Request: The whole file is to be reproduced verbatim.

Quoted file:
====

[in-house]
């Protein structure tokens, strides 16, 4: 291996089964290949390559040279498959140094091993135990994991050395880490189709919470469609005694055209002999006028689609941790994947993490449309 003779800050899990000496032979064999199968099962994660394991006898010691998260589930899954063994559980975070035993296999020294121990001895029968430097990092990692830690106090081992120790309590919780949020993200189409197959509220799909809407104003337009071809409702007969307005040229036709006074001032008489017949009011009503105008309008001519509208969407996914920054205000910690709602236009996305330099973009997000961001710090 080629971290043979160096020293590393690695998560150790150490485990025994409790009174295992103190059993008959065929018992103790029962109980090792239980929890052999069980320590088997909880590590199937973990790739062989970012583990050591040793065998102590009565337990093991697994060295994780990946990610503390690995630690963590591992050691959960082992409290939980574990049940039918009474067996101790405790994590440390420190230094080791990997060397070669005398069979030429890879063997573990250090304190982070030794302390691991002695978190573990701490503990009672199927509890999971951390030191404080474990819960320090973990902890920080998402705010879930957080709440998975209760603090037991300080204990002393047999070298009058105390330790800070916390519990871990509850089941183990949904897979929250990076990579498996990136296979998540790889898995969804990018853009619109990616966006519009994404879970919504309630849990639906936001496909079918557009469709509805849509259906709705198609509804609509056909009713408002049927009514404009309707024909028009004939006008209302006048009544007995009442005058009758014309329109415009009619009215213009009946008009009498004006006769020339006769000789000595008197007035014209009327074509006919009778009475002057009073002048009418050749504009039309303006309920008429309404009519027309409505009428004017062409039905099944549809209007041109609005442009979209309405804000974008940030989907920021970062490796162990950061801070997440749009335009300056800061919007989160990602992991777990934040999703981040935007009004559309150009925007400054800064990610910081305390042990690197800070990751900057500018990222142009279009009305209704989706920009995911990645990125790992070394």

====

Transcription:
[in-house]
């Protein structure tokens, strides 16, 4: 291996089964290949390559040279498959140094091993135990994991050395880490189709919470469609005694055209002999006028689609941790994947993490449309 003779800050899990000496032979064999199968099962994660394991006898010691998260589930899954063994559980975070035993296999020294121990001895029968430097990092990692830690106090081992120790309590919780949020993200189409197959509220799909809407104003337009071809409702007969307005040229036709006074001032008489017949009011009503105008309008001519509208969407996914920054205000910690709602236009996305330099973009997000961001710090 080629971290043979160096020293590393690695998560150790150490485990025994409790009174295992103190059993008959065929018992103790029962109980090792239980929890052999069980320590088997909880590590199937973990790739062989970012583990050591040793065998102590009565337990093991697994060295994780990946990610503390690995630690963590591992050691959960082992409290939980574990049940039918009474067996101790405790994590440390420190230094080791990997060397070669005398069979030429890879063997573990250090304190982070030794302390691991002695978190573990701490503990009672199927509890999971951390030191404080474990819960320090973990902890920080998402705010879930957080709440998975209760603090037991300080204990002393047999070298009058105390330790800070916390519990871990509850089941183990949904897979929250990076990579498996990136296979998540790889898995969804990018853009619109990616966006519009994404879970919504309630849990639906936001496909079918557009469709509805849509259906709705198609509804609509056909009713408002049927009514404009309707024909028009004939006008209302006048009544007995009442005058009758014309329109415009009619009215213009009946008009009498004006006769020339006769000789000595008197007035014209009327074509006919009778009475002057009073002048009418050749504009039309303006309920008429309404009519027309409505009428004017062409039905099944549809209007041109609005442009979209309405804000974008940030989907920021970062490796162990950061801070997440749009335009300056800061919007989160990602992991777990934040999703981040935007009004559309150009925007400054800064990610910081305390042990690197800070990751900057500018990222142009279009009305209704989706920009995911990645990125790992070394």